Arts & Culture


The Fate of Slaves in Ancient Israel

By Gary A. Rendsburg

With this week’s Torah reading, called Mishpatim or “Rules,” the presentation of the laws of ancient Israel formally commences. Earlier sections of the Torah have occasional laws imbedded in them, such as the law of circumcision in Genesis 17 or the laws pertaining to Passover in Exodus 12. But these items are few in number and areRead More


Plaut Redux: Reforming the Reform Commentary

By Eric J. Greenberg

Since its release nearly a quarter-century ago, the Reform movement’s first biblical commentary has sold 250,000 copies and helped fuel a revolution in Torah study. But, as more and more congregations in recent years began placing a greater emphasis on Hebrew and Torah reading during Sabbath services, the tome essentially fell out of step withRead More


Controversial Priests Tapped for Jerusalem Center

By Jason Berry

Pope John Paul II has awarded control of an important Catholic cultural center in Jerusalem to a controversial, right-wing priestly order whose founder has been accused of sexual abuse.The order, the Legionaries of Christ, received the administrative keys to the Jerusalem landmark, the Notre Dame Center, in a festive ceremony at the Vatican onRead More


Bush Marches Into a Second Term, His Agenda Set by Mideast Foes

By Michael Rubin

Last week, George W. Bush took the oath of office and began his second term. With 150,000 troops still in Iraq, Iran developing nuclear weapons and new leadership in the Palestinian Authority, the Middle East will continue to dominate White House attention.To what extent will Bush’s second term be different from his first? For better or worse,Read More


Ancient Woes Resurfacing As Dean Eyes Top Dem Post

By E.J. Kessler

As the Democratic National Committee gets set to pick a new chairman, the party is experiencing déjà vu all over again.Like a replay of the Democrats’ 2004 presidential primary season, the early frontrunner in the DNC race is former Vermont governor Howard Dean. Then as now, a number of other candidates of varying attractiveness have linedRead More


Anniversary of Auschwitz Liberation Is Commemorated Around the World

By Eric J. Greenberg

Sixty years after the liberation of Auschwitz by Russian soldiers, leaders of more than 100 nations joined this week for a string of tributes in America, Europe, and at the death camp itself to honor victims and vow that the Nazi horrors never would be repeated.Hanging over the events, though, was a palpable sense that in places likeRead More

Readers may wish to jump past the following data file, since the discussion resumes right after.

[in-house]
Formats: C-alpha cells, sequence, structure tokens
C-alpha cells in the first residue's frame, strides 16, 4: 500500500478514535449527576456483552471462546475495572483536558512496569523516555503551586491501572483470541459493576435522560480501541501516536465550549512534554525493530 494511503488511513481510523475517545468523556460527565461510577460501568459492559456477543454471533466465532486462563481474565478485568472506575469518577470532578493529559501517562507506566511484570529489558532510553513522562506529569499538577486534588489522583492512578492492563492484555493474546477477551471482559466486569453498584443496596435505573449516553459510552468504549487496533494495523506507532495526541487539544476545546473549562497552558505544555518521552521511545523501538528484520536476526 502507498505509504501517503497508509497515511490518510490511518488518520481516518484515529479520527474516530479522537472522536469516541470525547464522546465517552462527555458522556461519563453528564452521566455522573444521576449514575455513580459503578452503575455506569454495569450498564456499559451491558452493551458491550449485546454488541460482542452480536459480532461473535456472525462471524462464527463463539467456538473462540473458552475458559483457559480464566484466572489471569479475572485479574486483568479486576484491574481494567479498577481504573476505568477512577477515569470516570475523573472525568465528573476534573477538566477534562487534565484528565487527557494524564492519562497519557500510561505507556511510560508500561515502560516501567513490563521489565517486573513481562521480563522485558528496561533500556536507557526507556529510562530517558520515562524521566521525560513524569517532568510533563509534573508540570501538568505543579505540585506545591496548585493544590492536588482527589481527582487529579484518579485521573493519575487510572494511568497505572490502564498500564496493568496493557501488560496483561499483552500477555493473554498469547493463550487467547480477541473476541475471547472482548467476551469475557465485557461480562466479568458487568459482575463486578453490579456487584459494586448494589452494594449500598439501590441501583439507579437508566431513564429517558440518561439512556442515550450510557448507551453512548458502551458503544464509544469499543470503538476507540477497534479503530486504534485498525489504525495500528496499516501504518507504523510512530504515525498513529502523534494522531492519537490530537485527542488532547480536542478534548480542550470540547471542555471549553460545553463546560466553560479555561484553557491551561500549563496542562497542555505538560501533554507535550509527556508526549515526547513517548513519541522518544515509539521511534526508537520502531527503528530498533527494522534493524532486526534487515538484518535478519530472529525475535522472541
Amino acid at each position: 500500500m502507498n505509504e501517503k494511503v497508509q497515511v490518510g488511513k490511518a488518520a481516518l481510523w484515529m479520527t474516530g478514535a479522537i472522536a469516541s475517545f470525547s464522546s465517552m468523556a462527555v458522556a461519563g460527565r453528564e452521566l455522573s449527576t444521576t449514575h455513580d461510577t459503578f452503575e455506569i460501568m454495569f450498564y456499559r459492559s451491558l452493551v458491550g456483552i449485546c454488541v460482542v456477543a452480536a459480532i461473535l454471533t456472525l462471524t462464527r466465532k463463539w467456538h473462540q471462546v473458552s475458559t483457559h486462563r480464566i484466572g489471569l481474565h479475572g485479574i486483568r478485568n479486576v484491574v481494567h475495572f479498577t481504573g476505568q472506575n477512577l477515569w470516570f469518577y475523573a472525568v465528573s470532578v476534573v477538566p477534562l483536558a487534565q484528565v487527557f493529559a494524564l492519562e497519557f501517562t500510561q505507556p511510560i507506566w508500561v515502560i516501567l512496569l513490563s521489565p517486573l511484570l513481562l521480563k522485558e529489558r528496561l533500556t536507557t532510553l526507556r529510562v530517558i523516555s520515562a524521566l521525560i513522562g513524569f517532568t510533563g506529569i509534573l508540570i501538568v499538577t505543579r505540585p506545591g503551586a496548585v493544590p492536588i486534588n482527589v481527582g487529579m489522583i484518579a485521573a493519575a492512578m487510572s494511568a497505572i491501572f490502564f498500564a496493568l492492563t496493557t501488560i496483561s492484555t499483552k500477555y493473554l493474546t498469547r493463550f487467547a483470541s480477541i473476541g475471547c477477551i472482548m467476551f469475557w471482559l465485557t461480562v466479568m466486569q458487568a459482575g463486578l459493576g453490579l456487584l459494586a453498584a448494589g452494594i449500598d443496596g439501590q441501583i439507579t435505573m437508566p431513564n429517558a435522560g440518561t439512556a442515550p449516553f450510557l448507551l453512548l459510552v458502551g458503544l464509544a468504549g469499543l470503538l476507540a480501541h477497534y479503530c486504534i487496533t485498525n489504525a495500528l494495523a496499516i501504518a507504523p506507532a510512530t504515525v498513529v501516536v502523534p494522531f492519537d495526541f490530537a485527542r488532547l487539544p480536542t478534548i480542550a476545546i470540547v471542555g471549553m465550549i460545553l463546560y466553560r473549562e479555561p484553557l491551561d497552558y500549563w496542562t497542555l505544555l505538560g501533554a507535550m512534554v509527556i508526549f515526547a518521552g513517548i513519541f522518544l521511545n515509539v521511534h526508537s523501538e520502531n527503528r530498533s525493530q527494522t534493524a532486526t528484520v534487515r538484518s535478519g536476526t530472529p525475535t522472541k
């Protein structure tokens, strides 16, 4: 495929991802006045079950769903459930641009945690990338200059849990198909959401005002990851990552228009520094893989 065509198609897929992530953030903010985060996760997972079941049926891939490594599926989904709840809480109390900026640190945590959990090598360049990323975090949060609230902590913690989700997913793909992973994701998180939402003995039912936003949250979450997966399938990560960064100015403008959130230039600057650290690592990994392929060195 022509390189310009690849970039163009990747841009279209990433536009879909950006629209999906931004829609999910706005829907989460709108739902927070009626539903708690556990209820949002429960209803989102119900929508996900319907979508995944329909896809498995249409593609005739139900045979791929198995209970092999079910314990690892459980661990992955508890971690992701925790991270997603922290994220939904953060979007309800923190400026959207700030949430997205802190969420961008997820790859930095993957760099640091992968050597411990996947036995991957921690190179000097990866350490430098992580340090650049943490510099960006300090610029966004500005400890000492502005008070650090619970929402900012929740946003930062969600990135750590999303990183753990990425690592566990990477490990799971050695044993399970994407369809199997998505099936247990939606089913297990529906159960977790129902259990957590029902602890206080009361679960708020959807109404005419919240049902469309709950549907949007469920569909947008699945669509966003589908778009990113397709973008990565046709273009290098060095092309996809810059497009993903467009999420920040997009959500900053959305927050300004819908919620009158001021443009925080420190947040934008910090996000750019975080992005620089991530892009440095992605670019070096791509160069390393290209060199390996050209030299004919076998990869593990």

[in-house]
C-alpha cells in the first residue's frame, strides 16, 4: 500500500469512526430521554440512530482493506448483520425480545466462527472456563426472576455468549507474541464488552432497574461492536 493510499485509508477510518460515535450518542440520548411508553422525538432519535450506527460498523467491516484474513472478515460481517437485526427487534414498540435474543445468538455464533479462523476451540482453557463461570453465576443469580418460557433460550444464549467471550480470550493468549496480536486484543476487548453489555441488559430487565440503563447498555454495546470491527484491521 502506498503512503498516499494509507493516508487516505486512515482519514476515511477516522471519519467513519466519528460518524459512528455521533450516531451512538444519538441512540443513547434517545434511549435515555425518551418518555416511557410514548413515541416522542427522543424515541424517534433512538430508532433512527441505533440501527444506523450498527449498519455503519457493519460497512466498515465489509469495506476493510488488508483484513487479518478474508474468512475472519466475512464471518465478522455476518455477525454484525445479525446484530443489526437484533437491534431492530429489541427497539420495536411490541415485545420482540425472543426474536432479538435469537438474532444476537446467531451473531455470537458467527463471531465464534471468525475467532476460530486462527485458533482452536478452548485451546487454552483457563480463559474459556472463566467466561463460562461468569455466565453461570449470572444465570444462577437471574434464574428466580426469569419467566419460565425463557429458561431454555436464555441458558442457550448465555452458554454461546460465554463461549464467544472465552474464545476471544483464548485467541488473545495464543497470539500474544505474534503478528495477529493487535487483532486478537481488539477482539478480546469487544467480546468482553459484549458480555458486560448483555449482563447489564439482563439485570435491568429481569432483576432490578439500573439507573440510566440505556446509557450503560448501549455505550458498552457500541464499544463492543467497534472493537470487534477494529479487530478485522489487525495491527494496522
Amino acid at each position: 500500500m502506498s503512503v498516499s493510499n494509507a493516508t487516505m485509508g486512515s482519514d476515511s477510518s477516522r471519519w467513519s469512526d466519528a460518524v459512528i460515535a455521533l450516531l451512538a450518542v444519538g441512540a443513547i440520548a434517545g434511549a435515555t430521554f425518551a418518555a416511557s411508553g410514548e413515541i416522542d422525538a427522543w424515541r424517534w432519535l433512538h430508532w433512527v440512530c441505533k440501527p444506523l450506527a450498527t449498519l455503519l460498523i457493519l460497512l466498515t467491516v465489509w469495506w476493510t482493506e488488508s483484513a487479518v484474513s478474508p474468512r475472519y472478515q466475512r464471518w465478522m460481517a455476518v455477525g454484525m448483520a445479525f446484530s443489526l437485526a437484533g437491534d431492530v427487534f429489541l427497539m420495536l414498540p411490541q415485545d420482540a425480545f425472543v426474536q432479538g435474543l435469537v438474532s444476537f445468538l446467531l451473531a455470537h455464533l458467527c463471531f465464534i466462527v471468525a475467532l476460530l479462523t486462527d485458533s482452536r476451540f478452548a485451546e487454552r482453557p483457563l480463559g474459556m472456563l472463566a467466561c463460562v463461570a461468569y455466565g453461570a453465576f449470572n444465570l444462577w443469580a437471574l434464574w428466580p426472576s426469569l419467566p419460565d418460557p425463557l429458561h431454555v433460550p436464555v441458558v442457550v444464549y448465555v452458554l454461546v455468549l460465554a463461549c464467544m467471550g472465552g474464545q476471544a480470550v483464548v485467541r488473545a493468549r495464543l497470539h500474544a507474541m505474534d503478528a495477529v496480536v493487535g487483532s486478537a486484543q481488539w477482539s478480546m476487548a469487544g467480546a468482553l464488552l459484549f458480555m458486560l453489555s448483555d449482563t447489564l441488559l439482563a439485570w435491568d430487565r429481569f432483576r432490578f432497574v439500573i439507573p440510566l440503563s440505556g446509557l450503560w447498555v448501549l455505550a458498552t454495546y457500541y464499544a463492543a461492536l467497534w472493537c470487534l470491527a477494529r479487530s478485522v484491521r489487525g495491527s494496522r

Security Cooperation Leaves Israelis, Palestinians Hopeful

By Ofer Shelah

TEL AVIV — In a slowly unfolding scenario reminiscent of the nearly forgotten peace process of the early 1990s, Israelis and Palestinians began feeling their way cautiously toward agreement this week on something resembling coexistence.Armed Palestinian police moved into position, with Israeli consent, to stop terrorists from firing rockets atRead More


Orthodox Union Sets Ban on Clubs For Scotch Tipplers

By Gabriel Sanders

The Orthodox Union has called on its member congregations to eliminate from their synagogues the informal drinking circles known as Kiddush Clubs.In letters addressed to member rabbis, the O.U., which represents some 1,000 congregations, has encouraged synagogues to devote the Sabbath of February 5 to launching a Kiddush Club crackdown.TheRead More


Young Activists Join Economic Lions at Davos Parley

By Allison T. Hoffman

Greenspan, Friedman, Fischer, Reich, Rubin, Stiglitz, Summers, Wolfensohn: For years, the single-name figures of the economic world have been men, many of them Jewish, almost all of them weighing in on issues of globalization and economic development from university chairs, institutional headquarters or government departments.But facedRead More


Up From Pushkin Street

By Mark Shechner

The Jewish Century By Yuri Slezkine Princeton University Press, 344 pages, $29.95. * * *Yuri Slezkine begins the fourth chapter of his book, “The Jewish Century,” with a synopsis of Tevye’s daughters, from Sholom Aleichem’s “Tevye the Milkman,” as if it were a parable of all modern Jewish history. “TsaytlRead More





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